Notwithstanding the fact that most people are young when they move, building a new or splitting from a previous household are also highly significant factors that induce people to move over labour market borders. Having a baby may also increase mobility, but for that the estimated coefficient is insignificant at any standards.

With respect to labour market issues we have also tested for the importance of becoming (and not just being) unemployed in 1994, for both, oneself and the partner, irrespective of the length of actual unemployment and the sum of benefits received. Both ëlife eventsí increase mobility and the coefficient of becoming unemployed oneself was highly significant._

Labour market issues provide an evident opportunity to illustrate the interaction between labour market issues, family situation and life course events. Figure 15 results from simulations of the probability of staying by duration of stay for an exemplary individual conditional on her employment and family situation. It shows that the 25 year old single who became unemployed during 1994 is most likely to move, although this will still be highly dependent on her duration of stay. Having just moved a year ago or living at the same place for ten years makes a difference of 11 per cent to her probability of staying. If the same individual is married to a partner who became unemployed in 1994, the probability of staying increases only moderately, by about one to two per cent. If on the contrary she is married to a partner who earns a substantial income from employment, then this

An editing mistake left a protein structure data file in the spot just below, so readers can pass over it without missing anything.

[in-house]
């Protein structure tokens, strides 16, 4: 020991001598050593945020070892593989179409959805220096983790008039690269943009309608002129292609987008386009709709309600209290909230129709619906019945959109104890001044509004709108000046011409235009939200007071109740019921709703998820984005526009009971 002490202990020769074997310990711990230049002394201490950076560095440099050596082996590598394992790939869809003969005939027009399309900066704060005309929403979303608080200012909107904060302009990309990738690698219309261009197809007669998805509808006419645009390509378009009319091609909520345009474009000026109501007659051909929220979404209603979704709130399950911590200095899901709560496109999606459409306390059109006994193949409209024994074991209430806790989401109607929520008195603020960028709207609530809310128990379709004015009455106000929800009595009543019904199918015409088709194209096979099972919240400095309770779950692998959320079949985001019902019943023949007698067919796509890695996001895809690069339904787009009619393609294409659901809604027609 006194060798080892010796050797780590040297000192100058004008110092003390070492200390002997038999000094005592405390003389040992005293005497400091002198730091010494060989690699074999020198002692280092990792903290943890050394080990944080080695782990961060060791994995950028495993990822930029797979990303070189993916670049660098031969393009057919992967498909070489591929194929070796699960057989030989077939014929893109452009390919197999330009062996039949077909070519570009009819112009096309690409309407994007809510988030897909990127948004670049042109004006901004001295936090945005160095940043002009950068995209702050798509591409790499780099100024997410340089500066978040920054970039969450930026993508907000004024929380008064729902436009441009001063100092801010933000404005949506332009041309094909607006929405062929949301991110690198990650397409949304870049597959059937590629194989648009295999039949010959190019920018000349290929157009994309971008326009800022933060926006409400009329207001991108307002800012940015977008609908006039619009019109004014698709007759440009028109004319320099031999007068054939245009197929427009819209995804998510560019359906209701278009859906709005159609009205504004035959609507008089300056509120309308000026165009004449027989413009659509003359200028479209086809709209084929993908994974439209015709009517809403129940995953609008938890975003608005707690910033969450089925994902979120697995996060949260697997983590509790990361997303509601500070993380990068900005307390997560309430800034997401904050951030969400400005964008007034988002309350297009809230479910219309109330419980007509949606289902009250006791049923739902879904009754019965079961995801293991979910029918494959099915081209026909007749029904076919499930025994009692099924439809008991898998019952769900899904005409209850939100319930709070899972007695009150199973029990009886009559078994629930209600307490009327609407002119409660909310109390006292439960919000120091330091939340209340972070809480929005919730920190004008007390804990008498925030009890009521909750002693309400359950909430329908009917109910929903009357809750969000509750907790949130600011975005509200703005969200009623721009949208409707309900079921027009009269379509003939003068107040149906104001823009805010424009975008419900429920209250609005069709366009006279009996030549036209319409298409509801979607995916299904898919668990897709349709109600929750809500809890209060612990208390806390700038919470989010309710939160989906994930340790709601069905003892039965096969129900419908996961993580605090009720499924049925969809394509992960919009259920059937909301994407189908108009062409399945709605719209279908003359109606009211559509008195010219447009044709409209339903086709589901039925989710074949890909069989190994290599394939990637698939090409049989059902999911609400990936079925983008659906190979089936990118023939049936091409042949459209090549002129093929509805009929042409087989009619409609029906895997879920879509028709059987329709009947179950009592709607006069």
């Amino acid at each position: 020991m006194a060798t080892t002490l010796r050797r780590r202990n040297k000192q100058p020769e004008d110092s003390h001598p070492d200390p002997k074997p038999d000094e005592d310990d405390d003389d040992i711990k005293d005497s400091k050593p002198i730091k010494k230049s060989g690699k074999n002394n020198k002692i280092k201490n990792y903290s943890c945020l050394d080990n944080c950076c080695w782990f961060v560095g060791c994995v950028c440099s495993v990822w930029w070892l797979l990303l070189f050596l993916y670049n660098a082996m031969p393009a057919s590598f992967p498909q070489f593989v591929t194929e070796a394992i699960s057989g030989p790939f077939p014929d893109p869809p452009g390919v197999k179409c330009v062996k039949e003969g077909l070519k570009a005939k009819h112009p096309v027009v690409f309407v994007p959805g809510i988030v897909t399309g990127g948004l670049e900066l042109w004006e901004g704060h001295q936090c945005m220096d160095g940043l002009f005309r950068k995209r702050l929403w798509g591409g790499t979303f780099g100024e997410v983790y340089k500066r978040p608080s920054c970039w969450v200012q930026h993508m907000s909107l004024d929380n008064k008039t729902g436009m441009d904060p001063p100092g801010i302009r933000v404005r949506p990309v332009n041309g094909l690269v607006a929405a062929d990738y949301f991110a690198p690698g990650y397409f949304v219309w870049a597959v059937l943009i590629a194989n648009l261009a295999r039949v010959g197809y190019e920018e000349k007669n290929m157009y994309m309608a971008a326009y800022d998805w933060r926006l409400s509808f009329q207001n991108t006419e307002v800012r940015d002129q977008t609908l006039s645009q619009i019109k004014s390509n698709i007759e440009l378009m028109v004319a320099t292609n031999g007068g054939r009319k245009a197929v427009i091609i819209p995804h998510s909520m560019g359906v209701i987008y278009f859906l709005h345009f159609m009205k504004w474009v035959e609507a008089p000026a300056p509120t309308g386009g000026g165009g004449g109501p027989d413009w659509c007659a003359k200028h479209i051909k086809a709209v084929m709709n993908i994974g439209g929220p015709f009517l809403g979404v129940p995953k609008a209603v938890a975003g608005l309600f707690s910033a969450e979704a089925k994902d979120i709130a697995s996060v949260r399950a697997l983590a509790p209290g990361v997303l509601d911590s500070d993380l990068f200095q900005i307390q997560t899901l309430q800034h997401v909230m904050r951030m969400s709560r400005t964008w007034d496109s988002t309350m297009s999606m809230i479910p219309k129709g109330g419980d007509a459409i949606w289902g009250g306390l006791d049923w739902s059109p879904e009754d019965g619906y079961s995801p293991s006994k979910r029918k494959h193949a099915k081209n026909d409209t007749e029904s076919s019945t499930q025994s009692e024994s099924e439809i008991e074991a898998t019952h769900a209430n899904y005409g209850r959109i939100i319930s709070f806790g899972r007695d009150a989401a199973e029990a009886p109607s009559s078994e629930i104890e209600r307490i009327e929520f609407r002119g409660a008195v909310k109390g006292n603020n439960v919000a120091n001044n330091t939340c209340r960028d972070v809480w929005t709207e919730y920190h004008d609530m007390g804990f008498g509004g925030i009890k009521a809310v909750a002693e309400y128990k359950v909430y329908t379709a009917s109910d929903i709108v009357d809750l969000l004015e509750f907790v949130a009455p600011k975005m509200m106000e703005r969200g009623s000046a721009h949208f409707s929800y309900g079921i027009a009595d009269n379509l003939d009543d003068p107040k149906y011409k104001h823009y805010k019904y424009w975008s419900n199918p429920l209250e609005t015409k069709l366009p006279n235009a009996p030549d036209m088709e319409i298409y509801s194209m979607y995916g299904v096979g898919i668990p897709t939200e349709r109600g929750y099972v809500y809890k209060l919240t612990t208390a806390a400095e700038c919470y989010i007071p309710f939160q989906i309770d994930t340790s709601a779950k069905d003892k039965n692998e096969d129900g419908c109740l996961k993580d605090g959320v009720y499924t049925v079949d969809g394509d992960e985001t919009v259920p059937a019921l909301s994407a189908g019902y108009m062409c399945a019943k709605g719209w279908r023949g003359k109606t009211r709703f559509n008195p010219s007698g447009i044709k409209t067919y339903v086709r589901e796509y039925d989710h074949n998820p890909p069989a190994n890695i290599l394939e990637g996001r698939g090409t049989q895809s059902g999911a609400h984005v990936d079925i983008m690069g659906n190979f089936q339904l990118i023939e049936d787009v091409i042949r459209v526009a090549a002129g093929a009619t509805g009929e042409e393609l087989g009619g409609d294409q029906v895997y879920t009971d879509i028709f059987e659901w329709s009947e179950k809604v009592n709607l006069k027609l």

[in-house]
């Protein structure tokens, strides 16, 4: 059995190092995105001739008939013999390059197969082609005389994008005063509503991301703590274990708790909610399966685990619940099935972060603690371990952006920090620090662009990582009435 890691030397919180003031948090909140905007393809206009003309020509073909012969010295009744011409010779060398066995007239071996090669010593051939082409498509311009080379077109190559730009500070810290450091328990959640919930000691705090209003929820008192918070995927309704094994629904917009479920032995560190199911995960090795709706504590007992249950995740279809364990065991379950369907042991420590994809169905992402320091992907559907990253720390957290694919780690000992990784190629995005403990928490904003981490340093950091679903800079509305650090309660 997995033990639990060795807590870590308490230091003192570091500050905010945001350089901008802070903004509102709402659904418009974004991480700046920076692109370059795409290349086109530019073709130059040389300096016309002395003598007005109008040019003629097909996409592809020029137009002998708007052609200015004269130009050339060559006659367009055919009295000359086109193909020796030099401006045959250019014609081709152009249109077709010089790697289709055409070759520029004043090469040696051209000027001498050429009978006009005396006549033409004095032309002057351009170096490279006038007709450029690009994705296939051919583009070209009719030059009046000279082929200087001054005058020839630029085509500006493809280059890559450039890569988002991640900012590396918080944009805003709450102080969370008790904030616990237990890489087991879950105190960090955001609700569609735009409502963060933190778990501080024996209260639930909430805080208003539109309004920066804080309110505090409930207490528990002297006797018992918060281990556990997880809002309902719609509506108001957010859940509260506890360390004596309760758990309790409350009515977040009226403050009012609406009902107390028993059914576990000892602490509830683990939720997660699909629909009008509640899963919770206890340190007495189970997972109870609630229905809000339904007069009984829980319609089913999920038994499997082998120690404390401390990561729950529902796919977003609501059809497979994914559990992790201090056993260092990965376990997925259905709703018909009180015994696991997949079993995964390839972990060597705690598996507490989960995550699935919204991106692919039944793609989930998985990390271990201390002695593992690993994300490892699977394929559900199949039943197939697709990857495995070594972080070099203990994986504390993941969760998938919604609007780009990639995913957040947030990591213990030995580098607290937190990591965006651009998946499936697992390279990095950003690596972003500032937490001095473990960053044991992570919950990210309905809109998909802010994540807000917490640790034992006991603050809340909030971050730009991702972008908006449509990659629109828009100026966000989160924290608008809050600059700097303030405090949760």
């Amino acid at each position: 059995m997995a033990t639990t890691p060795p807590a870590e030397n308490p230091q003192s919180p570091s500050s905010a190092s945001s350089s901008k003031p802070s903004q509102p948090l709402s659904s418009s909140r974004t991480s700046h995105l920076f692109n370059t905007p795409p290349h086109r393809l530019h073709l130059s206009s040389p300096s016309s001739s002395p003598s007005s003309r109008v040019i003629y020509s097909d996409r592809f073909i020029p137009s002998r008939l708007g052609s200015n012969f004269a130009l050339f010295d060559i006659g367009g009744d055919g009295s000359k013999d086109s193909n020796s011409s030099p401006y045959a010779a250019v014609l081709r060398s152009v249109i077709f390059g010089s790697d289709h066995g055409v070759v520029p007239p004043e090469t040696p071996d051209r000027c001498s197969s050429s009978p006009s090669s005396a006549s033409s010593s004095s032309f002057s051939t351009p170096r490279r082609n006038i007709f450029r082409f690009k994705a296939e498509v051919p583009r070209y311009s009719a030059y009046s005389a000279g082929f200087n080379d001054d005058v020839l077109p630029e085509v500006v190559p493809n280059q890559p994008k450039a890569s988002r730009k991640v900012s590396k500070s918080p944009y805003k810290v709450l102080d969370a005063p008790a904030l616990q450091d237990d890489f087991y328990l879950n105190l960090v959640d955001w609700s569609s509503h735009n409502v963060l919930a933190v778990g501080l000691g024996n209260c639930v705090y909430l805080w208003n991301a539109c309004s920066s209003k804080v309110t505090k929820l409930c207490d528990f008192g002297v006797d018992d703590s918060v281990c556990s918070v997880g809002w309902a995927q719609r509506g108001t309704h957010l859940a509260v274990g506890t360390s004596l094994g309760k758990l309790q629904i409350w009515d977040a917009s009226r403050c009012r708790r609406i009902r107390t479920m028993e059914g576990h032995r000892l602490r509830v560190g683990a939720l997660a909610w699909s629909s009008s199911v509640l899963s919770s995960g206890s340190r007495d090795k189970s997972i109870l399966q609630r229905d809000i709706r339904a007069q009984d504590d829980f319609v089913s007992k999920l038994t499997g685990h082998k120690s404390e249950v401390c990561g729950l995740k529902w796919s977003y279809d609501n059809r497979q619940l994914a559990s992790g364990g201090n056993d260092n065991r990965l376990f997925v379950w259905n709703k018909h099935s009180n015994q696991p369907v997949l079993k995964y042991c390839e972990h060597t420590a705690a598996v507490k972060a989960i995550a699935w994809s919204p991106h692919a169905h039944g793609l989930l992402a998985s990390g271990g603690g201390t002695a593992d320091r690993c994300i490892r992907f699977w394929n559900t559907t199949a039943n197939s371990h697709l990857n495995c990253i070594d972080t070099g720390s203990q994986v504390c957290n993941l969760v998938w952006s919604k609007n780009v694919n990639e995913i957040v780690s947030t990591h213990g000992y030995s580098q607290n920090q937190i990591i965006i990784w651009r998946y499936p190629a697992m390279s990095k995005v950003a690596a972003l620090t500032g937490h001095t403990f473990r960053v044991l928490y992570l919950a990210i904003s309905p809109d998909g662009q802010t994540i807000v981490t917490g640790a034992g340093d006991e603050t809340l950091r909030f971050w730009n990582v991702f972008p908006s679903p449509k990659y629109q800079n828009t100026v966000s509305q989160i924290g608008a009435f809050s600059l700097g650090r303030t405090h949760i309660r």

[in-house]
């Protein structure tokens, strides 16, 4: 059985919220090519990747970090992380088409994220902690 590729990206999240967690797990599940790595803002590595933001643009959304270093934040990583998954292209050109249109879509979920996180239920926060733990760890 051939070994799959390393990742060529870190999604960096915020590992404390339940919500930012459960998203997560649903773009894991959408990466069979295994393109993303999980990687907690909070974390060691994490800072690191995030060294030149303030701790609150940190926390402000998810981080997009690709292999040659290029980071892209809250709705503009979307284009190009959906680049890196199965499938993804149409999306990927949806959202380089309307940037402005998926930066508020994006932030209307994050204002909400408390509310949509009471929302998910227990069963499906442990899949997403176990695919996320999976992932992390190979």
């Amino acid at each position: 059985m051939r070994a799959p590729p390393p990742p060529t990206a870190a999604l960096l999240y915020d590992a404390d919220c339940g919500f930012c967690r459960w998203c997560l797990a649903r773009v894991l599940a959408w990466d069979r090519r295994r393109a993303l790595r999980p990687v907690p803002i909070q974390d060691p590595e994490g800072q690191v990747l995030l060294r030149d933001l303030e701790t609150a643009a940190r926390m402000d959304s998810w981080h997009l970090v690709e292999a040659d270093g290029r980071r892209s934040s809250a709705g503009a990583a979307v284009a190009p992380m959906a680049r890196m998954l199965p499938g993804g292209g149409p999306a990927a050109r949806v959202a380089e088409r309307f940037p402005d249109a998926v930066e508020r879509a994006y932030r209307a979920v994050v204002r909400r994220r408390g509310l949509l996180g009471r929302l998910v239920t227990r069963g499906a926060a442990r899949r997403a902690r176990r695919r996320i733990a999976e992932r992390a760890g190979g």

Figure 15: Duration and Probability of Staying
by employment status and family situation

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source: own simulations using estimation results of model 3.

decreases her probability of moving by a remarkable 3 to 8 per cent. Whether the partnerís net work income amounts to SKr 80,000 or 150,000 is less important._ Indeed, the 25-year-old unemployed who lives with a working partner who earns SKr 80,000 a year turns out just as likely to stay as the employed single.

Being employed and married to a partner who also earns an income of SKr. 80,000 increases the likelihood to stay for the employed by another two to five per cent to between 94.8 and 98.7 per cent, depending on the duration of stay. Having a child makes then the minor difference of less than half a per cent additional increase in the probability of staying.

In brief the mobility effect of unemployment is not only dependent on individual socio-economic characteristics, but also on whether one became unemployed recently, is single or married, has children or not and last but not least whether the partner earns a substantial own income. Becoming unemployed is likely to be a relevant incentive to inter-regional labour market mobility in certain life course situations mainly, namely when one is young and single or young and married to a non-working partner.